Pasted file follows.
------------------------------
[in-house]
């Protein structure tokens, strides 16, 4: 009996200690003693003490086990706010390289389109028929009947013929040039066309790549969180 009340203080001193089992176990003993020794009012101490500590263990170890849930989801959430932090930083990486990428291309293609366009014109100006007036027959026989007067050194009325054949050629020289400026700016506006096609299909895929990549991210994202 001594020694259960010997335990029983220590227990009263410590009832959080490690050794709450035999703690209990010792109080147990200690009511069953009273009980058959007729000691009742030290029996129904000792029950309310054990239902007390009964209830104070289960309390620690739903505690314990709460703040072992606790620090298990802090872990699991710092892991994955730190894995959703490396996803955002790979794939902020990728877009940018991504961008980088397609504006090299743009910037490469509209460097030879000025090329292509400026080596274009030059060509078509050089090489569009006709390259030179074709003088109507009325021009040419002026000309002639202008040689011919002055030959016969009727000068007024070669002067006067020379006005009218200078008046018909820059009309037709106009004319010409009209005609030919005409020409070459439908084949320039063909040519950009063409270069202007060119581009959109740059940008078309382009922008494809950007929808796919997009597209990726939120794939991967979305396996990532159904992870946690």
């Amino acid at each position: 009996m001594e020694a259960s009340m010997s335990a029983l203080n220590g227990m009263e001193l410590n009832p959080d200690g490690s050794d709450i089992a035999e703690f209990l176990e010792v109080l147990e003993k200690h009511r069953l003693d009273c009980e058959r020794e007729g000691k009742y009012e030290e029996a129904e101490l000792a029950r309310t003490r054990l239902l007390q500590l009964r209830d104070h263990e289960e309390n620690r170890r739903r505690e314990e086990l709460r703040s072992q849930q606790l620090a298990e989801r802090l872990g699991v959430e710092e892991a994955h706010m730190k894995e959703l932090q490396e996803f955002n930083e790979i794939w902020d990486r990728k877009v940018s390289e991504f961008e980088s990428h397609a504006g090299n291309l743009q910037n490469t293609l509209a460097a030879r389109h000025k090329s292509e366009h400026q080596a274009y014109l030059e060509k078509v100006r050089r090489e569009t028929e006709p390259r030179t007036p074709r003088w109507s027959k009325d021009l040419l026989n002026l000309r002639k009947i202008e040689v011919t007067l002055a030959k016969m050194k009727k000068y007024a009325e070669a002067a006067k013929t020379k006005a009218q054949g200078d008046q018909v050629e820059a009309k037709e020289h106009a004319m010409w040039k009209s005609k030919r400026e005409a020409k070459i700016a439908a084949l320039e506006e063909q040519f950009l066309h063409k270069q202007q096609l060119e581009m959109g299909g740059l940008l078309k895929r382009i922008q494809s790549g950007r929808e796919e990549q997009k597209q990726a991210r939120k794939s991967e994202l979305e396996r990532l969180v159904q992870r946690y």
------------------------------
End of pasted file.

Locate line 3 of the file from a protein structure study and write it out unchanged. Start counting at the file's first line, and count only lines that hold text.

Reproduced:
């Amino acid at each position: 009996m001594e020694a259960s009340m010997s335990a029983l203080n220590g227990m009263e001193l410590n009832p959080d200690g490690s050794d709450i089992a035999e703690f209990l176990e010792v109080l147990e003993k200690h009511r069953l003693d009273c009980e058959r020794e007729g000691k009742y009012e030290e029996a129904e101490l000792a029950r309310t003490r054990l239902l007390q500590l009964r209830d104070h263990e289960e309390n620690r170890r739903r505690e314990e086990l709460r703040s072992q849930q606790l620090a298990e989801r802090l872990g699991v959430e710092e892991a994955h706010m730190k894995e959703l932090q490396e996803f955002n930083e790979i794939w902020d990486r990728k877009v940018s390289e991504f961008e980088s990428h397609a504006g090299n291309l743009q910037n490469t293609l509209a460097a030879r389109h000025k090329s292509e366009h400026q080596a274009y014109l030059e060509k078509v100006r050089r090489e569009t028929e006709p390259r030179t007036p074709r003088w109507s027959k009325d021009l040419l026989n002026l000309r002639k009947i202008e040689v011919t007067l002055a030959k016969m050194k009727k000068y007024a009325e070669a002067a006067k013929t020379k006005a009218q054949g200078d008046q018909v050629e820059a009309k037709e020289h106009a004319m010409w040039k009209s005609k030919r400026e005409a020409k070459i700016a439908a084949l320039e506006e063909q040519f950009l066309h063409k270069q202007q096609l060119e581009m959109g299909g740059l940008l078309k895929r382009i922008q494809s790549g950007r929808e796919e990549q997009k597209q990726a991210r939120k794939s991967e994202l979305e396996r990532l969180v159904q992870r946690y």